Perfect unanimity in two persons is a proof that they have become one in their relations to the eternal world. This perfect certainty of Christ, that it is only in what is eternal that two hearts can completely embrace each other, gives evidence of how He on this point also viewed life to its very deepest bottom. His eye discerns, therefore, in all uniting together of bad men, and in all uniting together of men in what is bad, or what even is only vain or fanatical, a lurking disunion. It may be so, that in activities connected with some association, one man acts for thousands, and that thousands seem to be acting with him, while yet there shall not be even two individuals who are at bottom working together in the oneness of the spirit of prayer or of the will of Christ. But where perfectly pure union really is established between two or three in the name of Christ, ‘there also is Christ really in the midst of them;’ for it is only in pure organic relation to Him, in the spirit of His life, that they could thus have become one. Every Christian union, therefore, which would fain effect some object worthy of Christian desire for which it can pray, has the assurance given to it that it shall attain its object. Nay, not only shall free independent associations admit of being formed in this sense; even every church shall be capable of exhibiting itself as a little union of two or three believers. If only they are really gathered together in His name, in the living recognition of His personality, and if only they have really the true union impulse (the genuine sentiment of catholicity) which belongs to genuine disciples, impelling them to enlarge their number from twos to threes, and not the morose, separatists impulse to split themselves up from threes into twos, and so on indefinitely, then Christ will be in their midst. And if He is in their midst, then there is wanting to them neither the High Priest, nor the Bishop, nor the Preacher: He Himself is all that to them in the highest sense. Thus He makes the catholicity of true disciple-hearts, that is, their oneness manifesting itself socially, under the impulse of prayer for the realization of objects connected with His kingdom, to be the most characteristic distinction of His Church. And in this way Christ has appointed over against the spiritual guardians of His nascent Church an everlasting counterpoise of guardianship, in the liberty which He has given to the genuine children of His Spirit, whenever their fidelity to Him, or the deliverance of their souls in the keeping of a good conscience, is at stake, to meet together in His name, though it be only in twos or in threes.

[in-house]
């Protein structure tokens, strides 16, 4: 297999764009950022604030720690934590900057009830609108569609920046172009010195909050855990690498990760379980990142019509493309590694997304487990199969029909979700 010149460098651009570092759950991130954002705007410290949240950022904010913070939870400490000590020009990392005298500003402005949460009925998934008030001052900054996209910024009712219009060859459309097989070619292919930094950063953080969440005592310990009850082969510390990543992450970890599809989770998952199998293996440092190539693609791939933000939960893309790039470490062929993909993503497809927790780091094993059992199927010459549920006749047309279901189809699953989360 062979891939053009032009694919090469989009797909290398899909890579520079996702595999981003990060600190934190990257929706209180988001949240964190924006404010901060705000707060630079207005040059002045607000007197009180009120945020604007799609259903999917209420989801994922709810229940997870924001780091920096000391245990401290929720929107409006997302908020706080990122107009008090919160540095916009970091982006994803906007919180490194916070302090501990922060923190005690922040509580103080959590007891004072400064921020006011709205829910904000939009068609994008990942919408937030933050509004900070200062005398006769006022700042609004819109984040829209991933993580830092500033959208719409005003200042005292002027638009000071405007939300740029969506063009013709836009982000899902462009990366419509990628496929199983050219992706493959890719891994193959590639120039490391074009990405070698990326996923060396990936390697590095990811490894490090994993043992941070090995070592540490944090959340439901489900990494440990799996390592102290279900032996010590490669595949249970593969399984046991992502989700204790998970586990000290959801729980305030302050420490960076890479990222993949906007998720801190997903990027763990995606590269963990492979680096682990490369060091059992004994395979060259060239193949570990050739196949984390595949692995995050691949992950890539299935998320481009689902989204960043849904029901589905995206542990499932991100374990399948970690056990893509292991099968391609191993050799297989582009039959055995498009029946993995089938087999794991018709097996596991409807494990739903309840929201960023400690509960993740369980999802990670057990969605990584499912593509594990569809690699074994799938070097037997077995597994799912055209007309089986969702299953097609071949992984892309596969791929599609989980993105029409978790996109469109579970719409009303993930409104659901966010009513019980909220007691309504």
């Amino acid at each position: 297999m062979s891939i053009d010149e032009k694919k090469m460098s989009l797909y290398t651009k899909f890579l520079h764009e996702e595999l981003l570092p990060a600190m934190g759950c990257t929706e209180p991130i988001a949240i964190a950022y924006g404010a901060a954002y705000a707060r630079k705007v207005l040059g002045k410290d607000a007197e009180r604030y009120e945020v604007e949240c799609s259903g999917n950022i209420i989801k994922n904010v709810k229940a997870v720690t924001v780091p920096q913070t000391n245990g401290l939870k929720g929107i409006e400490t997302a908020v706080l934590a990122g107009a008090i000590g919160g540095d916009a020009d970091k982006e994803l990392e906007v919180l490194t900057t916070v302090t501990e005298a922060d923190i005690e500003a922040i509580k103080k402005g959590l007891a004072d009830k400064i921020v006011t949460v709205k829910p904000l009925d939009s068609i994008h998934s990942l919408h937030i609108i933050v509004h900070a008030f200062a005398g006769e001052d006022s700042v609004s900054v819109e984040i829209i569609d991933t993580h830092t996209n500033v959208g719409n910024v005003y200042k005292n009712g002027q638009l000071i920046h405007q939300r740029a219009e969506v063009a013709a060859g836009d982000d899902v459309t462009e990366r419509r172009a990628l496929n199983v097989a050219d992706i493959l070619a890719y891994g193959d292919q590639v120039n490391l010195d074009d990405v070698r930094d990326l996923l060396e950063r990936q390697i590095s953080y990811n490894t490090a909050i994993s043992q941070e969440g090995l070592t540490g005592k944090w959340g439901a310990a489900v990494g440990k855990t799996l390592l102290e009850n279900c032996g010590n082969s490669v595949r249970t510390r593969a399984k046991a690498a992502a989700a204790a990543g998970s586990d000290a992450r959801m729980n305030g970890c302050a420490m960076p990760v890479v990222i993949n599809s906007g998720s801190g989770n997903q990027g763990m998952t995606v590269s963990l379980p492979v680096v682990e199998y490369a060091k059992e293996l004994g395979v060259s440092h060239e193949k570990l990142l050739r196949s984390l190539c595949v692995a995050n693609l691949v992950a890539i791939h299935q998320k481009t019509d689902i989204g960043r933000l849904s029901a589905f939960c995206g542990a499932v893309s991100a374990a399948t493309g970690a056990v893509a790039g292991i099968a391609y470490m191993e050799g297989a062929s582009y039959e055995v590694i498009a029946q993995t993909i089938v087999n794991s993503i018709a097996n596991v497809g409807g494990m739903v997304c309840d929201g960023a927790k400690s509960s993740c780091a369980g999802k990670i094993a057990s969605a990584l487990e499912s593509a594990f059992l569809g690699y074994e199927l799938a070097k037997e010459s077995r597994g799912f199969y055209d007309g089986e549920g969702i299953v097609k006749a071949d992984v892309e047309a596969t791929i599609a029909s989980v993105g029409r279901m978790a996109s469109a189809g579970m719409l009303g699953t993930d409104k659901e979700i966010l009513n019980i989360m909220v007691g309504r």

It looks almost as if Peter had in some measure not attended to the last words;2 for he reverts to the command of Christ, that a brother should be forgiven if, upon the first step in the manifestation of the spirit of discipline, or in one of the subsequent ones, when his fault is brought before him privately, he humbles himself to ask forgiveness. It might perhaps seem to the disciple as if this command of Christ required to be limited by some closer prescription; because else a lax and hypocritical Christian would be in a condition to abuse the placability of his injured brother by a continual renewal of his offences or errors. As Peter was to be the first administrator of these regulations which Christ was laying down, it might seem a laudable zeal on his part to ask for some more exact instructions for his guidance in administering church discipline. He asked whether it was not enough if it were laid down as a rule, that one should forgive his brother, say, up to the seventh time. He might think that in such a rule he had discovered the qualification which would make all right; that it contained an expression of the largest forgiving love, of the highest degree of kindness in the exercise of moral discipline.3 But what a look may we suppose the Lord turned upon His disciple as in this way he sought to calculate, and by exact law fix the measure of forgiveness, while He answered, ‘Not, I say unto thee, unto the seventh time, but unto the seventy times seventh time!’ In the schooling of compassionate mercy He makes a great erasure in the disciple’s figures. With Peter’s small number He contrasted a large one standing as a symbol for infinity; with a calculating love, the large spirit of boundless compassion. It is true, Peter with his number of seven had unconsciously chosen the number which might express a perfect work of the Spirit; a willingness to forgive one’s brother seven times might be an expression denoting that the reconcilable brother has at least overcome himself, that he has quelled the impulses of revenge in his bosom. But when the Lord bids us to forgive our brother seventy times seven times, He requires a victory of reconcilableness in which we are to overcome not only ourselves but also the world, or our brother in his going astray. Hereupon He gave them the parable of the servant who took his fellow-servant by the throat who owed him a hundred denarii, although his lord had remitted to him a debt of ten thousand talents, and of the retribution which fell upon this hard-hearted man; closing with the solemn words, ‘So also will My Father who is in heaven do unto you, if ye forgive not each one his brother, and that too from the heart.’